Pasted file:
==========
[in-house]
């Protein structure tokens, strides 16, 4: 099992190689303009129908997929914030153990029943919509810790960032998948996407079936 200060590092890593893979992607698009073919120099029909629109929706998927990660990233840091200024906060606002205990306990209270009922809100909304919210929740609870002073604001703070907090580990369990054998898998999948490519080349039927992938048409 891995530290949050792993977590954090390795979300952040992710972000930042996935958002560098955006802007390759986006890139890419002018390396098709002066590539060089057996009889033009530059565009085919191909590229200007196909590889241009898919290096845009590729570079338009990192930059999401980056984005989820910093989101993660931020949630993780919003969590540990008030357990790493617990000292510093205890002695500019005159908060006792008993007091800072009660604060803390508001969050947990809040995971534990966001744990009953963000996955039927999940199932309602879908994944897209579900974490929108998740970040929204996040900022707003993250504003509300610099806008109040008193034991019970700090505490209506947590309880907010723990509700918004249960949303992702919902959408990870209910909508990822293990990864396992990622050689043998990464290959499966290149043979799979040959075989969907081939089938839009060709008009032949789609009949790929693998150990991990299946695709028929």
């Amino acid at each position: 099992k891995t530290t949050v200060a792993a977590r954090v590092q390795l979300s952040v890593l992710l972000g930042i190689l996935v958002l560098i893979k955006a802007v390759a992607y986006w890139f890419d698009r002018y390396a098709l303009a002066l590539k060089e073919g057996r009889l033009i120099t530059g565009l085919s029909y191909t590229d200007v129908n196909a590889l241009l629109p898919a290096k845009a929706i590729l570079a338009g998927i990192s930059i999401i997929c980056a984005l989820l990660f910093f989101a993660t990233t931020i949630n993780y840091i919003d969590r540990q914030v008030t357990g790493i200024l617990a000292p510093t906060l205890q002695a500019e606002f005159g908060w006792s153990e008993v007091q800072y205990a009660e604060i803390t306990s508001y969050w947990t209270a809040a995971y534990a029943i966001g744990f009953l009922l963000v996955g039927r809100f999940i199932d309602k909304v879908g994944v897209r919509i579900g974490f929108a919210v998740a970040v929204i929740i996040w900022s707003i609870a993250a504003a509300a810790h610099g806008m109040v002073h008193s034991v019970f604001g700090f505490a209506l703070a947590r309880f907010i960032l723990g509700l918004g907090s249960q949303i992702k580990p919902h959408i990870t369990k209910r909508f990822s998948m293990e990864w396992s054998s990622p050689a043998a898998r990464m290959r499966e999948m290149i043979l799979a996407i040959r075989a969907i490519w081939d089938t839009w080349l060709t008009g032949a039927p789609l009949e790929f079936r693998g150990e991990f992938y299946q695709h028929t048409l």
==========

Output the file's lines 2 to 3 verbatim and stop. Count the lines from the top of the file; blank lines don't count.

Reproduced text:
């Protein structure tokens, strides 16, 4: 099992190689303009129908997929914030153990029943919509810790960032998948996407079936 200060590092890593893979992607698009073919120099029909629109929706998927990660990233840091200024906060606002205990306990209270009922809100909304919210929740609870002073604001703070907090580990369990054998898998999948490519080349039927992938048409 891995530290949050792993977590954090390795979300952040992710972000930042996935958002560098955006802007390759986006890139890419002018390396098709002066590539060089057996009889033009530059565009085919191909590229200007196909590889241009898919290096845009590729570079338009990192930059999401980056984005989820910093989101993660931020949630993780919003969590540990008030357990790493617990000292510093205890002695500019005159908060006792008993007091800072009660604060803390508001969050947990809040995971534990966001744990009953963000996955039927999940199932309602879908994944897209579900974490929108998740970040929204996040900022707003993250504003509300610099806008109040008193034991019970700090505490209506947590309880907010723990509700918004249960949303992702919902959408990870209910909508990822293990990864396992990622050689043998990464290959499966290149043979799979040959075989969907081939089938839009060709008009032949789609009949790929693998150990991990299946695709028929």
């Amino acid at each position: 099992k891995t530290t949050v200060a792993a977590r954090v590092q390795l979300s952040v890593l992710l972000g930042i190689l996935v958002l560098i893979k955006a802007v390759a992607y986006w890139f890419d698009r002018y390396a098709l303009a002066l590539k060089e073919g057996r009889l033009i120099t530059g565009l085919s029909y191909t590229d200007v129908n196909a590889l241009l629109p898919a290096k845009a929706i590729l570079a338009g998927i990192s930059i999401i997929c980056a984005l989820l990660f910093f989101a993660t990233t931020i949630n993780y840091i919003d969590r540990q914030v008030t357990g790493i200024l617990a000292p510093t906060l205890q002695a500019e606002f005159g908060w006792s153990e008993v007091q800072y205990a009660e604060i803390t306990s508001y969050w947990t209270a809040a995971y534990a029943i966001g744990f009953l009922l963000v996955g039927r809100f999940i199932d309602k909304v879908g994944v897209r919509i579900g974490f929108a919210v998740a970040v929204i929740i996040w900022s707003i609870a993250a504003a509300a810790h610099g806008m109040v002073h008193s034991v019970f604001g700090f505490a209506l703070a947590r309880f907010i960032l723990g509700l918004g907090s249960q949303i992702k580990p919902h959408i990870t369990k209910r909508f990822s998948m293990e990864w396992s054998s990622p050689a043998a898998r990464m290959r499966e999948m290149i043979l799979a996407i040959r075989a969907i490519w081939d089938t839009w080349l060709t008009g032949a039927p789609l009949e790929f079936r693998g150990e991990f992938y299946q695709h028929t048409l």